Making release management feel valued again

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From the cold of winter to a warmer climate – making release management feel valued again

The typical journey from one software development model to another always requires a shift in perspective, with one or more members of the businesses delegating out different roles to other employees to suit where their strengths lie.

This approach is beneficial regardless of what the move from a legacy waterfall is going to. However, when a business chooses to move into scrum/agile, the job roles that are needed can be very different.

Teams often function in isolation to focus all of their attention on their own individual tasks, helping to ensure that the results are delivered as quickly and efficiently as possible.

How release management gets left in the cold

However, this isn’t an easy road to navigate – communication lines that were once so well-defined can become blurred. The typical management tie to the team is suddenly gone and the role of updating the product owner with the status of a project now lies with the scrum master – a technical role.

Agile teams are autonomous silos; that’s the benefit and the downfall, simultaneously. Each team works independently on purpose, but this makes it challenging to truly know where things are until they get to production – and these teams are still expected to deliver against one another. The question here is: where does management fit into all of this?

This problem becomes even more complex when scaled in a large enterprise. Going agile means compiling a bunch of fixed iterations into the schedule, but they still have an overall delivery schedule for the whole set of functionalities that has to be adhered to. Just because the methodology has changed, that doesn’t mean the mainframe by which the whole project is dependent upon has too.

There are still legacy components and traditional teams that the new system has to be coordinated around, and even once that has been achieved, the new system needs to successfully integrate with testing activities. For example, every release has compliance issues; enterprises need to do a security audit and approval process with operations and management before any new code is issued to end-users.

Taking all of this one step further, after agile comes continuous delivery and DevOps: essentially the ‘wild west’ of cultural change when compared to traditional models. Teams are given complete control over their direction; they deliver on demand, there are no more iterations, and the wider business is even further removed from tracking activity. In effect, management is left out in the cold.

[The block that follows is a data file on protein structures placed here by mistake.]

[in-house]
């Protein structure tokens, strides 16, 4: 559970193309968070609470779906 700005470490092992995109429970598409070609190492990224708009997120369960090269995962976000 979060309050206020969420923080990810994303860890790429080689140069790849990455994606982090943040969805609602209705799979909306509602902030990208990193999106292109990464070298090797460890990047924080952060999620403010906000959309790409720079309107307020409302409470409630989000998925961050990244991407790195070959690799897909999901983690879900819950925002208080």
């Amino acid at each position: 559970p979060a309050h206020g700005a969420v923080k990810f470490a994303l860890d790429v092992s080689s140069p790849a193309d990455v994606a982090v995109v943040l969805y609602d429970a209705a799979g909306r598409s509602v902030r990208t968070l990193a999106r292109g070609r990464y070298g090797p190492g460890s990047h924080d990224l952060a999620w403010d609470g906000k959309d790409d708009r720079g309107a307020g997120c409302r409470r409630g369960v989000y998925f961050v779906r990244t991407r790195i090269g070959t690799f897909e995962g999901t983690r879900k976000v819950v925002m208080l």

The ice-breaker of a ‘bottoms up’ approach

So, how does an organisation overcome this management problem? The answer is to switch thinking from a ‘top down’ to ‘bottoms up’ approach. A change in leadership style that moves the focus away from commanding and directing the team to empowering them to work autonomously – but also in connection with wider business goals – is key. Management plays an integral role in making sure teams are talking to each other and collaborating effectively.

Bringing management back into managing development is achieved through the coordination of multiple delivery pipelines, and this is no easy feat. Coordinating when the release goes live against the release schedule as well as other factors such as change advisory boards and governance, compliance and testing issues means that management still has a lot of work on its hands.

Essentially, the release manager sits between the executive side and the individual teams and looks at ways to instil continuous improvement; in order to go faster, however, these pieces still all need to be put together.

Creating a warmer climate for all

In order for management to be successful, the manager needs to be looking at all the metrics of all the tools and aggregate them together. To do this manually would be painstaking, therefore tools that allow the consolidation of all features in the system – in real time – is the true enabler of continuous improvement.

What changes, then, is that the role of release management becomes more of a ‘management by exception’, whereby managers act like investigative reporters – looking for problems and areas that can be optimised in order to move the whole system forward. These tools can help organisations decide which team structures work best within the company and provide a historic look at metrics over time to see where improvements are being made – in turn, management as well as the quality of the delivery process improves.

Release managers therefore play a key role in the process of transitioning from legacy to a new software development model, as the ones who oversee the entire range of delivery pipelines. Part of making this as efficient as possible is having release managers lean upon the test environment managers for the support that the autonomous teams need, and thereby providing a suitable environment to manage the entire delivery lifecycle.

With these vital team members in place, the overall application delivery will be smoother and faster than ever before.

Jeff Keyes, is a director at Plutora

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